Help wanted with lake bathymetry


My goal is to create digital bottom models from depth points and lake shorelines. The final format should be GeoTIFF and CRS the same as for the source data, EPSG:3067 which is almost the same as UTM zone 35.

Depth points and the lake polygon can be downloaded from

I have now managed to create a somewhat usable result with command
gmt surface -R443231.881/448359.631/6803096.632/6808575.009 -I10 -Dlakepoly.gmt -Lu0

However, the algorithm creates a wall along the shoreline and dry land gets elevations below the lake surface. Values greater than zero I could cut with the parameter “-Lu0” but I can’t cut negative heights because they appear in the real depth data.

I was suggested to mask the land area by running surface with parameter -M but it does not work with this kind of data where the measurements have been done in lines with 60-70 meters apart which means that the value of M must be at least 35 meters.

Is there any other GMT tool that can be used for making an exact mask by the lake polygon? The area that is not lake should get either height=0 or nodata. I know how to do that with gdal_rasterize but some native GMT way might make scripting easier.

I was not sure how to apply CRS for the source datasets correctly so I just dropped CRS. However, my aim is to make georeferenced so I would appreciate a hint about how to define CRS correctly for my datasets. Also it would be nice if I could save the result directly into GeoTIFF format it that is possible.


-Jukka Rahkonen-

If you have lake polygons then just create a mask with grdmask and multiply it with your grid to mask out what you dont want.

By reading it feels reasonable. Because I touched GMT for the first time three days ago it may take a while to get the syntax right. Multiplication is probably performed with

Yes. run grdmask with the same -R -I as surface and use -N to set the inside of the lake to NaN and the outside to 1, then do
gmt grdmath yoursurface.grd mask.grd MUL - maskedsurface.grd

Jukka, regarding the file format, GMT lets you save the file directly in GeoTiff (see it here). Basically it would be something like -Gdem_with_d_and_lu.tif=gd:GTiff but it won’t carry the CRS info. For that I’m afraid that you’ll have to do a three steps procedure.

  1. Let it save the grid in netCDF
  2. Use grdedit -J to assign a CRS to the grid. Here you can use the proj4 syntax. E.g. -J"+proj=utm +zone=…", or without double quotes and spaces, -J+proj=utm+zone=…
  3. Use grdconvert to convert from netCDF to GeoTiff

Or use gdal to assign the -s_srs to the GeoTiff generated by surface

Thanks, pwessel. The result is pretty nice now. Some small islands are below the surface but I guess that grid spacing of 10 m is too much for my data and I have not been playing with tension so far.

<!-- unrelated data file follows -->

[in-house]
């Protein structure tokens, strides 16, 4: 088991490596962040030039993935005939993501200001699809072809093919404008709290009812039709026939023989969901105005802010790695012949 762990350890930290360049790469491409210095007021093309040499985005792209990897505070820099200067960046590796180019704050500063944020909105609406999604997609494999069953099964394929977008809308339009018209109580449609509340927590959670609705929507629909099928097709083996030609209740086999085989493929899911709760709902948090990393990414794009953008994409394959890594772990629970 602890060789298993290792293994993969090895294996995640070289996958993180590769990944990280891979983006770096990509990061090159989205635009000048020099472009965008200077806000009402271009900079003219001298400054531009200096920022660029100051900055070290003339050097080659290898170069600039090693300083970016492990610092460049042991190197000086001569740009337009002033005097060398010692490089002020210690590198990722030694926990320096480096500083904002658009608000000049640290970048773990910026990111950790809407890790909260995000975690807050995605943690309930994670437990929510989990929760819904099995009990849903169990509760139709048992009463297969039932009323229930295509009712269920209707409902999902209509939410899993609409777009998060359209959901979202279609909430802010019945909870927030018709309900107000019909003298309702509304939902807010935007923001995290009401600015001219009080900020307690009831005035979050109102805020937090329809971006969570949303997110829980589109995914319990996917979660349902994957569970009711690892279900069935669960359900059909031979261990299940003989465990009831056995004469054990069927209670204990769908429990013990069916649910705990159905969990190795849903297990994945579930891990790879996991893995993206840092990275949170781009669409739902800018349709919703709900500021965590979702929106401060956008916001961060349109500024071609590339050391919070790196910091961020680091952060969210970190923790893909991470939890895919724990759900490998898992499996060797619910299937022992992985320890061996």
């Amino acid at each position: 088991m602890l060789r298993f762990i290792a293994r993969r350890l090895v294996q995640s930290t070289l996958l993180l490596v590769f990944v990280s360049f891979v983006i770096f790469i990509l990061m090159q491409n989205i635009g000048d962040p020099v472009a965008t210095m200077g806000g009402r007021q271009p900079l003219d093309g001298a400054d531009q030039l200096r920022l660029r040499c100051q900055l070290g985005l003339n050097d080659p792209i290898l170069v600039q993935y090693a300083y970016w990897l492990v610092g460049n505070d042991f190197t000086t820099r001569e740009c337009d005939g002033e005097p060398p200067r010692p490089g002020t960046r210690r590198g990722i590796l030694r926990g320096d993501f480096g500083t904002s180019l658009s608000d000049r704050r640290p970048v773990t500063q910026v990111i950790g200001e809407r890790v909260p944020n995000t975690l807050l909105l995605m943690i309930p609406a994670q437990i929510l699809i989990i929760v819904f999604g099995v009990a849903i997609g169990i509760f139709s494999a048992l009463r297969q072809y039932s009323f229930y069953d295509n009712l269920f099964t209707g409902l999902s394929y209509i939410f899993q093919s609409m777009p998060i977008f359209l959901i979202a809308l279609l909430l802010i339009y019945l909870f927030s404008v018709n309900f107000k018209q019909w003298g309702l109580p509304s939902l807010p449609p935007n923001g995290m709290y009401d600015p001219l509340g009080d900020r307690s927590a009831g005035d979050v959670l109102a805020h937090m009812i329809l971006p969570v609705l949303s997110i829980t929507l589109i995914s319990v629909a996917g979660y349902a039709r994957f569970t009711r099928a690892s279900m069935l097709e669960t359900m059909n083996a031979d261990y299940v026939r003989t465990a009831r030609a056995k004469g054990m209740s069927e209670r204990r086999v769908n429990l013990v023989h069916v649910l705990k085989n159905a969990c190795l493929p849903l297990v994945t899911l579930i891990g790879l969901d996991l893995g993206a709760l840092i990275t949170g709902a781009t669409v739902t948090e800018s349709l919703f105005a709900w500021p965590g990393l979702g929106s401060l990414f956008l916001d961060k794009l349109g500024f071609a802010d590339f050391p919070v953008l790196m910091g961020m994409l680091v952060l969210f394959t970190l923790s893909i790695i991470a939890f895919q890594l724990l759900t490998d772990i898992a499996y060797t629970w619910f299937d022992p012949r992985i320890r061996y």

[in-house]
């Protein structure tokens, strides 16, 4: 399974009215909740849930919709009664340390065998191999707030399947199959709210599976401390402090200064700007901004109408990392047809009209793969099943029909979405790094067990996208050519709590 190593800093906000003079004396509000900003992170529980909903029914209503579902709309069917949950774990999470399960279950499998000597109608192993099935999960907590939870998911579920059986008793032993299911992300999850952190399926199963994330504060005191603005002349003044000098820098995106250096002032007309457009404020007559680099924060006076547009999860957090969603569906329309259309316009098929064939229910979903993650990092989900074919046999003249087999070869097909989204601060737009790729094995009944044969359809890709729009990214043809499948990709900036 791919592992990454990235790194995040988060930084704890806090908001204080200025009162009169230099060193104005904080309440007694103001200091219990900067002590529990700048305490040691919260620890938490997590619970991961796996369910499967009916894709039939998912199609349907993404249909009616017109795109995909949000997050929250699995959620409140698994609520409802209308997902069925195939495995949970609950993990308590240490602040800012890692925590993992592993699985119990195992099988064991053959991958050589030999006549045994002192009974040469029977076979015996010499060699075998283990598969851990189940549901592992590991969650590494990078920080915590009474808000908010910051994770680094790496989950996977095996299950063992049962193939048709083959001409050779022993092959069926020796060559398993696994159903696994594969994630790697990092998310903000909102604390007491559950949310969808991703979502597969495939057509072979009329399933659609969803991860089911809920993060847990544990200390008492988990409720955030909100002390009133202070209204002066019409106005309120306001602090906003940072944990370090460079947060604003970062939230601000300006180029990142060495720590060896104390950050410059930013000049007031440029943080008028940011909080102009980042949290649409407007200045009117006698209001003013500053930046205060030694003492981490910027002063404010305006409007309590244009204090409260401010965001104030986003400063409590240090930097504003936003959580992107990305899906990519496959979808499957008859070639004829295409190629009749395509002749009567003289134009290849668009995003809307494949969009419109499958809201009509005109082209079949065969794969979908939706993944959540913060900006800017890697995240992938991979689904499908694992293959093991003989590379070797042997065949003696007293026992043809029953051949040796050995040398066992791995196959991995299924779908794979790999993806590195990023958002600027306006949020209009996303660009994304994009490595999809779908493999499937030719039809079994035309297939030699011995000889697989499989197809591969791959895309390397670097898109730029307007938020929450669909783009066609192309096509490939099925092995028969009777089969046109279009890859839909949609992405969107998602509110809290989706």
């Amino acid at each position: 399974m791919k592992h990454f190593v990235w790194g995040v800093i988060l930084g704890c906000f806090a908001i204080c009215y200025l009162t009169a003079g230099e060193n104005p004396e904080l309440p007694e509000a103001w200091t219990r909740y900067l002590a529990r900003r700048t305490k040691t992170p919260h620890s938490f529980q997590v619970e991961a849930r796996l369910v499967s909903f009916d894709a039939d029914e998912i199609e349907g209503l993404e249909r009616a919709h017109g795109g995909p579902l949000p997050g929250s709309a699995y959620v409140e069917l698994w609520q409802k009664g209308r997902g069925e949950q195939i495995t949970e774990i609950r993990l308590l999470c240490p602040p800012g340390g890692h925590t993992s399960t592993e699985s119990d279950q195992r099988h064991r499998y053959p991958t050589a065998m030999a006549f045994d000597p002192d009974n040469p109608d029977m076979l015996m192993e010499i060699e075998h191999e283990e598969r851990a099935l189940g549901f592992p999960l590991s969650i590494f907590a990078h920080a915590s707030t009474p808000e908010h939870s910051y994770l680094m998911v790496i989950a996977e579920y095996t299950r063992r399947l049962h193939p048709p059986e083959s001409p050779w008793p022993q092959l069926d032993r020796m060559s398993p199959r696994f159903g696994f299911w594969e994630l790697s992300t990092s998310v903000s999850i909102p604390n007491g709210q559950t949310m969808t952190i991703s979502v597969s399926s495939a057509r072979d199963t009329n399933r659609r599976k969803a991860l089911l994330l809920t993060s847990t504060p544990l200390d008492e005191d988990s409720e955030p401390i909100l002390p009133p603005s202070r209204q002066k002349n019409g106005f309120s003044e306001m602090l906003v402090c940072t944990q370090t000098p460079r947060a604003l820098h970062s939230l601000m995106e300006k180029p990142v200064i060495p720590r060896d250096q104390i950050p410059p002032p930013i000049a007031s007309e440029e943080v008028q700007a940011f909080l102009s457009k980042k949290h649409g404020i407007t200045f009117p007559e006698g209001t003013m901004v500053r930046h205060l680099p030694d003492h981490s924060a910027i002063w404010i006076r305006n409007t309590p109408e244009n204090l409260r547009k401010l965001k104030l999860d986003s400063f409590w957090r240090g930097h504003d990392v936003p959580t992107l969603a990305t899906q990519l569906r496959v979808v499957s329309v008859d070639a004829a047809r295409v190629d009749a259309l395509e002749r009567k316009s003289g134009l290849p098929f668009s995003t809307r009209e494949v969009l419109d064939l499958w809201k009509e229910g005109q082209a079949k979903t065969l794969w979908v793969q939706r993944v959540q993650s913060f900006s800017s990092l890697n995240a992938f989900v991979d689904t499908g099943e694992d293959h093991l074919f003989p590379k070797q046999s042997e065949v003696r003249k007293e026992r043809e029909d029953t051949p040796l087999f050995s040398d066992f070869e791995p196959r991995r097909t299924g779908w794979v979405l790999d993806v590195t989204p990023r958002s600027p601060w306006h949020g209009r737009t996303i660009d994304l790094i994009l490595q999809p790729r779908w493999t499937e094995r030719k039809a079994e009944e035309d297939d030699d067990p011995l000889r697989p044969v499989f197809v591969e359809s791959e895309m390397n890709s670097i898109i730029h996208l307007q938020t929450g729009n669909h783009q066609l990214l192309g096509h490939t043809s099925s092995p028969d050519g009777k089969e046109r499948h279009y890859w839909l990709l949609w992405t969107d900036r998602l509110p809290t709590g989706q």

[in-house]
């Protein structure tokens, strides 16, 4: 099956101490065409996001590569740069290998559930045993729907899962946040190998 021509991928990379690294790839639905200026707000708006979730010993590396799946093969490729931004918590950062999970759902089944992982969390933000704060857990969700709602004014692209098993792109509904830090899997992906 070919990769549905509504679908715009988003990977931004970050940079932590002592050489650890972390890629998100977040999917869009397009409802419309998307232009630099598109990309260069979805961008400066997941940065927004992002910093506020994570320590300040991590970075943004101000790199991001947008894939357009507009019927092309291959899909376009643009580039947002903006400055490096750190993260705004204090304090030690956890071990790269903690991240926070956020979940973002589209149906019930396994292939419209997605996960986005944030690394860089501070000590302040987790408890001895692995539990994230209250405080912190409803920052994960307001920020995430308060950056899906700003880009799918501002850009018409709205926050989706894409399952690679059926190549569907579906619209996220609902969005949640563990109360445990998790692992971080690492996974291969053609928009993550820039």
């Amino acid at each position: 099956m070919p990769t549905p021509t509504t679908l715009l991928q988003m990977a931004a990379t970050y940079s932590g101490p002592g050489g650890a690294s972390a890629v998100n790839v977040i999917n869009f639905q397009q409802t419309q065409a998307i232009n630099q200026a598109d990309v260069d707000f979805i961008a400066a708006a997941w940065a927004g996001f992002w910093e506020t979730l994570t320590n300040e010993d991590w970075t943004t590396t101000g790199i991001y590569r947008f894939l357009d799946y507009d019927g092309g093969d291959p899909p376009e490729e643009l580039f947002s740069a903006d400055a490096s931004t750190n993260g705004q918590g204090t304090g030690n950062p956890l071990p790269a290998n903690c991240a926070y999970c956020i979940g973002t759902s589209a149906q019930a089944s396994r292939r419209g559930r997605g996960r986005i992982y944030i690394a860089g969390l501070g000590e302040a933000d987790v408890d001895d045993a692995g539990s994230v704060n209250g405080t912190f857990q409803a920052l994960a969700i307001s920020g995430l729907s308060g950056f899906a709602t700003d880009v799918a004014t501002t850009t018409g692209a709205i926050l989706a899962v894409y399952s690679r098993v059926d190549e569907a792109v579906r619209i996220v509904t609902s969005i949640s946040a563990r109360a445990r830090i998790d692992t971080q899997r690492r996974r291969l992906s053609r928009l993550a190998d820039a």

With smaller grid intervals the measurement lines get burned into the gridded image

With -I5 the result is OK but with -I2 not. Is there some parameter that I should adjust, and estimate about to what value?

No, I don’t know of any tool to estimate the best grid spacing from the point data (and I’m not talking GMT only). Basically one should use a grid spacing close to the data points spacing (and this can be quite heterogeneous). I looked into your data set with a graphical tool and see that typical point spacing is around ~15 m, so I would use -I15

The origin of this data is echo sounder measurement and typically the distance between the points along the lines is about 0.5-2 m but the lines are 20-100 m apart. From my test data most points from the echo sounder are filtered out and the remaining points have quite even spacing. Distances between the remaining points are 10-20 m and between the lines about 40-80 m.

By reading this ESRI storymap Interpolation of Data Collected along Lines it feels that the algorithm used in surface may not be optimal for echo sounder data. The authors are recommending two methods:

  1. empirical Bayesian kriging (EBK) with a power semivariogram model.
  2. local polynomial interpolation (LPI) and its variant, kernel interpolation with barriers.

Does GMT support interpolation methods like those two, or do you think that the “adjustable tension continuous curvature splines method” is ok even for data that are collected along lines?

No, there are no such algorithms in GMT, but I think surface is perfectly suited to calculate a grid with your data set. As a rule, to use surface and if the choice of -I is such that several points of the input dataset fall inside one grid node, then you should pre-process the data with blockmedian. With spacing of ~-I10 it probably won’t make a difference but it also doesn’t cost much to try.

That said, it would be nice if we could compare the grids produced by surface and one calculated with those algorithms.